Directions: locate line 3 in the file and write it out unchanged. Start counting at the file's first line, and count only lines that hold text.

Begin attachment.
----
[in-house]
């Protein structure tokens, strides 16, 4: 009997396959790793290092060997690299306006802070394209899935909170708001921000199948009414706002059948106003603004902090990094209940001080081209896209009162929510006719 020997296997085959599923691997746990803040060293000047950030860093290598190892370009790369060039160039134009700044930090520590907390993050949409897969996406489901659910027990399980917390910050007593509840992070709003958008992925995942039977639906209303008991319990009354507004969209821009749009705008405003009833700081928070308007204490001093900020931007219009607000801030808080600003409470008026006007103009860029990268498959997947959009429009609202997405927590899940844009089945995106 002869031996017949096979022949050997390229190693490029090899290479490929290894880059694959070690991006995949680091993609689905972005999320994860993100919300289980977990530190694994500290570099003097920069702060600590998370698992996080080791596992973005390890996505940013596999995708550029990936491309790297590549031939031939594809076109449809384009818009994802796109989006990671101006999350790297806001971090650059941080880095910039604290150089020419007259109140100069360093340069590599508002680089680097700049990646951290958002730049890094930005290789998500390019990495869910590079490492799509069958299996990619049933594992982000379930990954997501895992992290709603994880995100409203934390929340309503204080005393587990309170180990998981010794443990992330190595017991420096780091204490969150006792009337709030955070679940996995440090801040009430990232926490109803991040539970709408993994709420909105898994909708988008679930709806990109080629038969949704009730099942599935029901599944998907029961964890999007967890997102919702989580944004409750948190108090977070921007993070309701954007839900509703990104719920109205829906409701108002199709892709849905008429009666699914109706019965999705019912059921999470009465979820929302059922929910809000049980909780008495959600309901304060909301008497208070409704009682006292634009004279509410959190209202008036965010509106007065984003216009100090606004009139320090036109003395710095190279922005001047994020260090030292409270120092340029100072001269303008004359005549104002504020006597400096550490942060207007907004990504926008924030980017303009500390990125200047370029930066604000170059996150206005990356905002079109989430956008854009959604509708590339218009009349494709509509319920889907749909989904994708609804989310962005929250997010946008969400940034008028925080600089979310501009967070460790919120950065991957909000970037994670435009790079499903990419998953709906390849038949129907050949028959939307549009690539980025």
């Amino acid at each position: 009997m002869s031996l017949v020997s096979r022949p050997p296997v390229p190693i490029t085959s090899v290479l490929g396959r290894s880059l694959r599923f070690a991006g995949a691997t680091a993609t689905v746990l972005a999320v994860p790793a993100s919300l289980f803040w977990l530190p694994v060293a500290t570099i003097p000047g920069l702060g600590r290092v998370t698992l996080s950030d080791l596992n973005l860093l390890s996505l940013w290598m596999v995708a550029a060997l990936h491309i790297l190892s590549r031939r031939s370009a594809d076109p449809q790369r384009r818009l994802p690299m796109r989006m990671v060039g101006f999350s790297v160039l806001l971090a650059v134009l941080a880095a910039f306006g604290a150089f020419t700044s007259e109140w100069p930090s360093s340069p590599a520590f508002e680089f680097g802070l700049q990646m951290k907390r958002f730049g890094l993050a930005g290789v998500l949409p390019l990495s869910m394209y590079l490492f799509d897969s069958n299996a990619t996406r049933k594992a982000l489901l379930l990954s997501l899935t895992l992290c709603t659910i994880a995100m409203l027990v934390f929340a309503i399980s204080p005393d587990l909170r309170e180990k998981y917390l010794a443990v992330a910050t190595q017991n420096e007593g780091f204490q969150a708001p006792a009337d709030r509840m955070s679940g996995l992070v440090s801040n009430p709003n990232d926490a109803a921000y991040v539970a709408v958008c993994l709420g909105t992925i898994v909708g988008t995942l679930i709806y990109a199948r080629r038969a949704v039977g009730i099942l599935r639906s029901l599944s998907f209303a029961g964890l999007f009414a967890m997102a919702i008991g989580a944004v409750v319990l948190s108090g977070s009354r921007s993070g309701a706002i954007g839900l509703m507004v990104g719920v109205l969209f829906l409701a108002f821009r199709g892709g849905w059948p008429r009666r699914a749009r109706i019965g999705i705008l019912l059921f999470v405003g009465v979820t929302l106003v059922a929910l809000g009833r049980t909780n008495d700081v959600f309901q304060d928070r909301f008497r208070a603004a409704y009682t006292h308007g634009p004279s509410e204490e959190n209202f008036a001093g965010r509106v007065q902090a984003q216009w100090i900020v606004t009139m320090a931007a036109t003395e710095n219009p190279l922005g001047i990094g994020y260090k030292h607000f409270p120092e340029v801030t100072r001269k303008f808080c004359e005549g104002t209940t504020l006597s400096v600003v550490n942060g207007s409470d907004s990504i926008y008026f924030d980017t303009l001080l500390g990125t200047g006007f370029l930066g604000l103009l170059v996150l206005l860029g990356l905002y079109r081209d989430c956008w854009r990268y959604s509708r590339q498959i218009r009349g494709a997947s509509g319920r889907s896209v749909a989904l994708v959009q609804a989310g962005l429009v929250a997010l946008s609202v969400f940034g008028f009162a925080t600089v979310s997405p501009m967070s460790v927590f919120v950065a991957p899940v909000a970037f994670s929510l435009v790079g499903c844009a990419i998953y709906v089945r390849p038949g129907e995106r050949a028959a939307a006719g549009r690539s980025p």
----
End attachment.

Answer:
């Amino acid at each position: 009997m002869s031996l017949v020997s096979r022949p050997p296997v390229p190693i490029t085959s090899v290479l490929g396959r290894s880059l694959r599923f070690a991006g995949a691997t680091a993609t689905v746990l972005a999320v994860p790793a993100s919300l289980f803040w977990l530190p694994v060293a500290t570099i003097p000047g920069l702060g600590r290092v998370t698992l996080s950030d080791l596992n973005l860093l390890s996505l940013w290598m596999v995708a550029a060997l990936h491309i790297l190892s590549r031939r031939s370009a594809d076109p449809q790369r384009r818009l994802p690299m796109r989006m990671v060039g101006f999350s790297v160039l806001l971090a650059v134009l941080a880095a910039f306006g604290a150089f020419t700044s007259e109140w100069p930090s360093s340069p590599a520590f508002e680089f680097g802070l700049q990646m951290k907390r958002f730049g890094l993050a930005g290789v998500l949409p390019l990495s869910m394209y590079l490492f799509d897969s069958n299996a990619t996406r049933k594992a982000l489901l379930l990954s997501l899935t895992l992290c709603t659910i994880a995100m409203l027990v934390f929340a309503i399980s204080p005393d587990l909170r309170e180990k998981y917390l010794a443990v992330a910050t190595q017991n420096e007593g780091f204490q969150a708001p006792a009337d709030r509840m955070s679940g996995l992070v440090s801040n009430p709003n990232d926490a109803a921000y991040v539970a709408v958008c993994l709420g909105t992925i898994v909708g988008t995942l679930i709806y990109a199948r080629r038969a949704v039977g009730i099942l599935r639906s029901l599944s998907f209303a029961g964890l999007f009414a967890m997102a919702i008991g989580a944004v409750v319990l948190s108090g977070s009354r921007s993070g309701a706002i954007g839900l509703m507004v990104g719920v109205l969209f829906l409701a108002f821009r199709g892709g849905w059948p008429r009666r699914a749009r109706i019965g999705i705008l019912l059921f999470v405003g009465v979820t929302l106003v059922a929910l809000g009833r049980t909780n008495d700081v959600f309901q304060d928070r909301f008497r208070a603004a409704y009682t006292h308007g634009p004279s509410e204490e959190n209202f008036a001093g965010r509106v007065q902090a984003q216009w100090i900020v606004t009139m320090a931007a036109t003395e710095n219009p190279l922005g001047i990094g994020y260090k030292h607000f409270p120092e340029v801030t100072r001269k303008f808080c004359e005549g104002t209940t504020l006597s400096v600003v550490n942060g207007s409470d907004s990504i926008y008026f924030d980017t303009l001080l500390g990125t200047g006007f370029l930066g604000l103009l170059v996150l206005l860029g990356l905002y079109r081209d989430c956008w854009r990268y959604s509708r590339q498959i218009r009349g494709a997947s509509g319920r889907s896209v749909a989904l994708v959009q609804a989310g962005l429009v929250a997010l946008s609202v969400f940034g008028f009162a925080t600089v979310s997405p501009m967070s460790v927590f919120v950065a991957p899940v909000a970037f994670s929510l435009v790079g499903c844009a990419i998953y709906v089945r390849p038949g129907e995106r050949a028959a939307a006719g549009r690539s980025p």